President Obama’s trip to Africa early in his term is a departure from past Presidents. Most don’t get there until late in their terms. For this reason the Obama visit is viewed with great hope.
In a letter to the President, a group of faith leaders affirmed his visit and called for four changes in U.S. strategy toward the continent.
First, they say the U.S. should speed bilateral and international actions to cancel unsustainable debt owed by African countries and reform international financial agencies dealing with Africa to promote democratization and transparency. They specifically call for closer work with the UN and its policies and "less privileging" of the the World Bank and International Monetary Fund.
Secondly, they call on the U.S. to restructure its foreign assistance agencies to encourage cooperative partnerships with other countries and international agencies to address global problems. The letter says the Obama Administration can promote a just approach to development by contributing a fair share to multi-lateral agencies, coordinating bilateral programs with international programs, e.g., the universally agreed-upon Millennium Development Goals, and ensuring the integration of U.S. funded development programs within broader frameworks of regional and bilateral cooperation.
Third, the leaders say it’s urgent to create inclusive approaches to problems regionally and globally and encourage frameworks for broader dialogue between civil sectors in the U.S. and Africa, in contrast to the expansion of military ties on the one hand and trade ties through the African Growth and Opportunity Act on the other.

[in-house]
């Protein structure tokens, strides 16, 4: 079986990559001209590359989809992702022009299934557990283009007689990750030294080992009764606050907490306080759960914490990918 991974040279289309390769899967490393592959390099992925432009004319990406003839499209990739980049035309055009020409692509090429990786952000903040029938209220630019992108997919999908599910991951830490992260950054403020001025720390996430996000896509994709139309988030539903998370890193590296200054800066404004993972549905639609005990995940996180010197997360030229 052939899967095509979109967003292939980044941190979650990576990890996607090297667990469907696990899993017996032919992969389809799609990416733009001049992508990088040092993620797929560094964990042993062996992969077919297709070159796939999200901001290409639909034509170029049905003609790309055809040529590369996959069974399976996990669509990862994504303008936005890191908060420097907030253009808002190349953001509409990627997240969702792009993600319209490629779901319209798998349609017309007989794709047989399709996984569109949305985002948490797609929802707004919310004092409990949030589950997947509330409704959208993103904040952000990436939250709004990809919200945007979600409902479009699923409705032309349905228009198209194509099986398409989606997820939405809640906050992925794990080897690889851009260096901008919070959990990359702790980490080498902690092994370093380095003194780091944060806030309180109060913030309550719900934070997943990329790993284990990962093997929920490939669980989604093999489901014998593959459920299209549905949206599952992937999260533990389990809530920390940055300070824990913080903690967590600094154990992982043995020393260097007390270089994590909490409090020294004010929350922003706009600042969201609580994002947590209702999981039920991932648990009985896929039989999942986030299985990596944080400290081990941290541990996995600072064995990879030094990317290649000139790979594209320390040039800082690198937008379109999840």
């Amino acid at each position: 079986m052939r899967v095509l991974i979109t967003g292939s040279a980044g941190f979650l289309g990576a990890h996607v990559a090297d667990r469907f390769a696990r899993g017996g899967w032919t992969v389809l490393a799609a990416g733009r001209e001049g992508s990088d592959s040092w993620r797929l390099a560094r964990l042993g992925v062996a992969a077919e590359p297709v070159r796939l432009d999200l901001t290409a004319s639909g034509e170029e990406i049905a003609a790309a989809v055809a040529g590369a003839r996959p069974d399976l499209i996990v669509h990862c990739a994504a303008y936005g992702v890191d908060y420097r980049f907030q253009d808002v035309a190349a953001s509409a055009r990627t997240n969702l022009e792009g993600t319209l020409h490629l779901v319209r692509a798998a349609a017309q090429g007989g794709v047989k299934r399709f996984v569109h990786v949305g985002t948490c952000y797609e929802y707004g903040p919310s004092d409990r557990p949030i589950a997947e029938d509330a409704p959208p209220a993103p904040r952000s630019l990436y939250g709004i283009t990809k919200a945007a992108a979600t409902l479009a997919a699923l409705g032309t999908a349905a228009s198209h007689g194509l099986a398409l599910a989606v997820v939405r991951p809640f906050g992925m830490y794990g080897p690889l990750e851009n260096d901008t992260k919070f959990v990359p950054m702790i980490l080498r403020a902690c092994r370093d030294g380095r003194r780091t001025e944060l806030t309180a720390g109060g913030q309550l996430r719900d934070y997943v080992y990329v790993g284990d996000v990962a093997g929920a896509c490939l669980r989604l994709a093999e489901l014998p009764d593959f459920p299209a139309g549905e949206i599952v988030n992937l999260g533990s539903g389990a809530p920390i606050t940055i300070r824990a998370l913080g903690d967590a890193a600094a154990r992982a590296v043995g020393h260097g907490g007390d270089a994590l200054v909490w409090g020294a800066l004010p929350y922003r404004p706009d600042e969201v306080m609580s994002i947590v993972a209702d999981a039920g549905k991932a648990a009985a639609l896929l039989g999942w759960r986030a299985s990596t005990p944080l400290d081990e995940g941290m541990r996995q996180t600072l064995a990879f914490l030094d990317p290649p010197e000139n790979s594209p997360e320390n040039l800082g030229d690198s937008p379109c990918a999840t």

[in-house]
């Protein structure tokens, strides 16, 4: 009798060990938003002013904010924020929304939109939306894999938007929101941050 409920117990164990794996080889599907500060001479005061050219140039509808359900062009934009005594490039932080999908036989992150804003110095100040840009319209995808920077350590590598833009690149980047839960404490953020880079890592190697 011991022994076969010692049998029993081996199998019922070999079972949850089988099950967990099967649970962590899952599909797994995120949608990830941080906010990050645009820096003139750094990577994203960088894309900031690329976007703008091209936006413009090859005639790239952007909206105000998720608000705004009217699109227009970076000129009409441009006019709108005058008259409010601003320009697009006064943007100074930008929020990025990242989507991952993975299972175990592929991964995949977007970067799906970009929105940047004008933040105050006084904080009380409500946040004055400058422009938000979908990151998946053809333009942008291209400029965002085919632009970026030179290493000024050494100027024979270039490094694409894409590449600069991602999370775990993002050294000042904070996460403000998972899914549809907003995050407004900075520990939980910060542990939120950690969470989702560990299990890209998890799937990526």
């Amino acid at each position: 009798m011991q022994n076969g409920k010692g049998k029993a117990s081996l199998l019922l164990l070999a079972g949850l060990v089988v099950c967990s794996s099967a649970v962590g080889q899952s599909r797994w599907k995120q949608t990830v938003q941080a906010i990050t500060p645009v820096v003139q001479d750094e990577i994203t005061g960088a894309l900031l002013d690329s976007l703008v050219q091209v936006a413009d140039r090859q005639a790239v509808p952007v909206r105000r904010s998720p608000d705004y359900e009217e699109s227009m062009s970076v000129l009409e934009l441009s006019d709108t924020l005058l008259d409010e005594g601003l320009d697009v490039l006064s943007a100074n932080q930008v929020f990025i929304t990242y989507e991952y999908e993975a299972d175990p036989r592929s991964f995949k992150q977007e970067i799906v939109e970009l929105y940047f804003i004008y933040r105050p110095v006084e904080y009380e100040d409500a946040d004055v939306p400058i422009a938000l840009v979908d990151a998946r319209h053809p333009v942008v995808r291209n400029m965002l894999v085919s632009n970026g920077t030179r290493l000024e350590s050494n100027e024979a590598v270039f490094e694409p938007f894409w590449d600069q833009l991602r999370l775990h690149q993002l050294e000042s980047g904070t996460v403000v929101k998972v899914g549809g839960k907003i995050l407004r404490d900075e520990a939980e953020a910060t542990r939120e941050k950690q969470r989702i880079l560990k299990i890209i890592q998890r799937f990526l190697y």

Fourth, they call the U.S. to reduce military spending and defuse threats through cooperative security measures, arms reduction and multilateral peace initiatives.
The letter points to a basic reality. Africa’s poverty is structural. It’s the result of political decisions, policy choices that favor military expenditures over humanitarian development and economic models that favor big multinational financing over targeted self-development. It also recognizes the need for broader participation in the planning and decisions that affect the countries on the continent. And it calls for the U.S. to engage Africa multilaterally, recognizing the new reality of globalization.
The Obama visit to Ghana could be the first small step toward significant change. That is the hope this visit carries.